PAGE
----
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USS TANNER AGS-15

History

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Photos

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COMMANDING OFFICERS

LCDR Edwin P.Teague
1945-1946
Capt William Freeman Royall
1947
Capt Milton T.Dayton
1948
Capt William M. Gullett
1949-1950
Capt James E. Cohn
1951
Capt Edwin A. McDonald
1952
Capt Arnold H. Newcomb
1953
Capt Philip F. Linder
1954
Capt Francis D. Boyle
1955-1956
Capt John P. Aymond
1957
Capt Severance W. Gavitt
1958
Capt Onofrio F. Salvia
1959
Capt George E. Dawson
1960
Capt Herold W. Gehman
1961
Capt Stanley N. Ohin
1962-1963
Capt Edwin J. Zimmermann
1964
Capt Philip J. Rush
1965
Capt Relph G. Lipfeat
1966
Capt Robert P. Smyth
1967-1968
Capt Richard A. Sampson
1969

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NAVY MERITORIOUS UNIT COMMENDATION, NATIONAL DEFENSE SERVICE MEDAL, VIETNAM SERVICE MEDAL(3) AND REPUBLIC OF VIETNAM COMMENDATION MEDAL.

 
The first Pamina was laid down in 1944 by the WalshKaiser Co., Inc., Providence, R.I.; launched 5 January 1945; sponsored by Mrs. Ralph M. Johnston; commissioned 10 February 1945, Lt. Comdr. E. P. Teague in command.
 
Following shakedown Pamina transited the Panama Canal and reported to Amphibious Force, Pacific Fleet, Pearl Harbor. After intensive training with other vessels of her type, she departed Pearl Harbor 22 April and arrived Okinawa 15 May to deliver important cargo and to render valuable assistance to combat operations ashore. She operated in the South, Southwest and Western Pacific areas for the remainder of World War II. Immediately thereafter she transported occupation forces to Japan and returning servicemen to the United States. Pamina was reclassified AGS–15 and renamed Tanner 15 May 1946.
 
After sea trials during November and December, Tanner conducted hydrographic survey operations off the east coast of Mexico. She continued similar activities in the same area, off Labrador, off Trinidad and off Venezuela for the next four years. In January 1951, she began survey work in the Bahamas in connection with a guided missile testing range, work which she continued with only occasional missions elsewhere until the summer of 1952. At that time she returned northward and after a period in New York Naval Shipyard proceeded to northwest Greenland for extensive priority survey work. She concluded the season with a survey of a small island in the Canadian Arctic where a harbor was named “Tanner Bay” in her honor. From 1954 to 1958, Tanner operated primarily off the southern coast of Turkey with 27,255 miles steamed during 139 days in the survey area in the spring and summer of 1956. Again in the Bahamas in 1959, she became part of the Persian Gulf Survey Unit later that year. After extensive work in the Near East, she conducted research in the Barents Sea in 1963, in the deep dive area off Norfolk in 1964, and in the northern Aegean Sea 15 November 1965 to 15 March 1966. Tanner deployed 19 October from Pearl Harbor for survey operations in the South China Sea off the Mekong Delta coast of South Viet Nam. She returned to the coast of South Viet Nam and to the Gulf of Thailand in 1967 and 1968.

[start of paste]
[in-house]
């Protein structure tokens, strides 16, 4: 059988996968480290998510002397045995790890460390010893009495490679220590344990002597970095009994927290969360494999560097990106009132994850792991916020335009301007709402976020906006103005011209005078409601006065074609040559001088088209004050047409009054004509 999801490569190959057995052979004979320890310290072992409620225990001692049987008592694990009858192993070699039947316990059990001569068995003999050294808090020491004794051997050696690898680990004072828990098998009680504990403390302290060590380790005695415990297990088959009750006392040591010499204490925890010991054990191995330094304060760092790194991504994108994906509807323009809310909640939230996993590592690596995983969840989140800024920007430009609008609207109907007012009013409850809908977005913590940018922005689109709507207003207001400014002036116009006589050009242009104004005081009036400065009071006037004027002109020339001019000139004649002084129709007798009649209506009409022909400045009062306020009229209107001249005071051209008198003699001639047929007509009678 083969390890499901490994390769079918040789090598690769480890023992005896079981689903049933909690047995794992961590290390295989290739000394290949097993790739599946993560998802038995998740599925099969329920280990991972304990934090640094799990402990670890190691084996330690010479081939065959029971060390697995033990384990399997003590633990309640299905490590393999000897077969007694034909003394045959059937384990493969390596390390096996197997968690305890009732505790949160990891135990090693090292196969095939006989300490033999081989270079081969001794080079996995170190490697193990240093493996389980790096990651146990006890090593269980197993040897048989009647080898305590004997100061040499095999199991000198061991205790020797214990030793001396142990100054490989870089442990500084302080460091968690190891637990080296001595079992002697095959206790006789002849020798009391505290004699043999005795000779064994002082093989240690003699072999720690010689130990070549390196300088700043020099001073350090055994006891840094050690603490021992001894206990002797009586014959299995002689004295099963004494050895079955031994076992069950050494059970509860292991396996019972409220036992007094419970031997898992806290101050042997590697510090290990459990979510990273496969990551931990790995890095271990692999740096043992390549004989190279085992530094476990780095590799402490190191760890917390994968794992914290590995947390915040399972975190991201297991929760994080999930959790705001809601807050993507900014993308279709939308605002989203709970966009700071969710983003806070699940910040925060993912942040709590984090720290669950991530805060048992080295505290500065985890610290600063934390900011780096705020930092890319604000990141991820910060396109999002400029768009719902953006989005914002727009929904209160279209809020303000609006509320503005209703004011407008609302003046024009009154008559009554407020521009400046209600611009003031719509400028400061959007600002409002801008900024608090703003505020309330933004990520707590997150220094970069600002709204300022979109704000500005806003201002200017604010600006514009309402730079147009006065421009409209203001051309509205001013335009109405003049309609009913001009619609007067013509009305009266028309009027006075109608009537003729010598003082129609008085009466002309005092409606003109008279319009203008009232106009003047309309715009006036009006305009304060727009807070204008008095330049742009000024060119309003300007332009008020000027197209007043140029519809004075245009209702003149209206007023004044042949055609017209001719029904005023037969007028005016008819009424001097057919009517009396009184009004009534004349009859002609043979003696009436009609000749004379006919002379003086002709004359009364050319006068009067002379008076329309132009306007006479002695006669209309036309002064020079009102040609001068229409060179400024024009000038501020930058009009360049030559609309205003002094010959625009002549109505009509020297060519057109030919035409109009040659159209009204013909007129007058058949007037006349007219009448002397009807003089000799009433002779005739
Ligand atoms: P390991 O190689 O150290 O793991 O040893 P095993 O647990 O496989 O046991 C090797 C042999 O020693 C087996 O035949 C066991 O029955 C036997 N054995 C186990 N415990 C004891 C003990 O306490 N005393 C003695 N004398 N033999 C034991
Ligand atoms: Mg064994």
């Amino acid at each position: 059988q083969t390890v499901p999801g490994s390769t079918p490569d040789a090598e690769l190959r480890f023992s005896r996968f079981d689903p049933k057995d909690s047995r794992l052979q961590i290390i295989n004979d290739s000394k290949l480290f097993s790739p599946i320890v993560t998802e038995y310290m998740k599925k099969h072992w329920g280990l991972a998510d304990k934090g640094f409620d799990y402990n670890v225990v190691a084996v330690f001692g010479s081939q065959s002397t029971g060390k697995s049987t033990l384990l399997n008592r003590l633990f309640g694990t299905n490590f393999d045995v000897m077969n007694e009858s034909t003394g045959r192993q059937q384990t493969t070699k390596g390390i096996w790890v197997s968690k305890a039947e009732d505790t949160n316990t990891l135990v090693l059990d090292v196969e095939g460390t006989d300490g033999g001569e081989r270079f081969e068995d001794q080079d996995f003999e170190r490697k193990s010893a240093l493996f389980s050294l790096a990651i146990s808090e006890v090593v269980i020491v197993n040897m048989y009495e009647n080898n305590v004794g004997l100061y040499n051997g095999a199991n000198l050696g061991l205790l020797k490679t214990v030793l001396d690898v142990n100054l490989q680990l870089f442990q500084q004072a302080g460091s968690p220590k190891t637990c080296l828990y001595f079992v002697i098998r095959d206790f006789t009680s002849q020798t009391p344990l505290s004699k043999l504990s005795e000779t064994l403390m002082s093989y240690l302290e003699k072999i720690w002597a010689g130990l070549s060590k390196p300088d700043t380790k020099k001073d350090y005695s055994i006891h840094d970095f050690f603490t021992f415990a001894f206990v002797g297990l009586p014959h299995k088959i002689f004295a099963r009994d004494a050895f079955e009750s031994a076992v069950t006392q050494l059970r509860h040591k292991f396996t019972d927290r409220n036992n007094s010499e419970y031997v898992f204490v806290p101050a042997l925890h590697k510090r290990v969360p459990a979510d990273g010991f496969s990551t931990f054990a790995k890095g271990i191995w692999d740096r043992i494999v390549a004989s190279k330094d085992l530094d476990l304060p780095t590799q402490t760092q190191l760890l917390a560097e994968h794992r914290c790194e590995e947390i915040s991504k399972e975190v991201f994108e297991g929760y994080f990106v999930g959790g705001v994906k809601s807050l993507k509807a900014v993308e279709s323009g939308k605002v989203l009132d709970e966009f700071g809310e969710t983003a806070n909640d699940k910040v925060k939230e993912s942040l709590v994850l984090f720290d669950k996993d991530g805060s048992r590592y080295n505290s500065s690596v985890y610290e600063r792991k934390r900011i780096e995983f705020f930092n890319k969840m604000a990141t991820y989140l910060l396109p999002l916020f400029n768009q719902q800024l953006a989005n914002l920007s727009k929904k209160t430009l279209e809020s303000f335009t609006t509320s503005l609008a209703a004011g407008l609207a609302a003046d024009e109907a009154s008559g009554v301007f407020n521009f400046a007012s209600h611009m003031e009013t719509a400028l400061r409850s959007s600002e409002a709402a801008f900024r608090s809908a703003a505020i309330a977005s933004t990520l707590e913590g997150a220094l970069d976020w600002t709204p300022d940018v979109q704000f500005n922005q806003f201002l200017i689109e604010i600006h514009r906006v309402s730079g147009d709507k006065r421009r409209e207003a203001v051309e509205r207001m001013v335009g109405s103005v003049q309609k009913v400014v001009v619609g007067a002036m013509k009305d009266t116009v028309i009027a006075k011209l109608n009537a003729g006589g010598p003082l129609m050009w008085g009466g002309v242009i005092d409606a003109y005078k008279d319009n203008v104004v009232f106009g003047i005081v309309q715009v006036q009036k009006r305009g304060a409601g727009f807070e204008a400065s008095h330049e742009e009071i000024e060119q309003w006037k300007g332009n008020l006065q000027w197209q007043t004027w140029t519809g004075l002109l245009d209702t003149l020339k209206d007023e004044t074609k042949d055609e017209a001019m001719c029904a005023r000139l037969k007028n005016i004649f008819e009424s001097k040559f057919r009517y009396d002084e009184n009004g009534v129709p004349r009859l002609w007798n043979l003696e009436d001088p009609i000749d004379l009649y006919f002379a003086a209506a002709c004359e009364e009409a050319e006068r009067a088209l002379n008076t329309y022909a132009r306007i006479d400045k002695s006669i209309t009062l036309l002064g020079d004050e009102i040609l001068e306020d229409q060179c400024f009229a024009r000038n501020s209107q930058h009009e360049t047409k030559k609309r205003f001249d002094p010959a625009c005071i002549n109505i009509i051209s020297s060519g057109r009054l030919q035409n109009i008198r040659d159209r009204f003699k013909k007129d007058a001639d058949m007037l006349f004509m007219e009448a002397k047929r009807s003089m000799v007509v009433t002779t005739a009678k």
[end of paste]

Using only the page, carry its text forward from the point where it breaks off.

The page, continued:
Following survey operations in the Western Pacific early in 1969 and with long and distinguished service to her credit, Tanner began her decommissioning process 14 July. She was struck from the Naval Vessel Register 1 August and transferred to the Maritime Administration for disposal.

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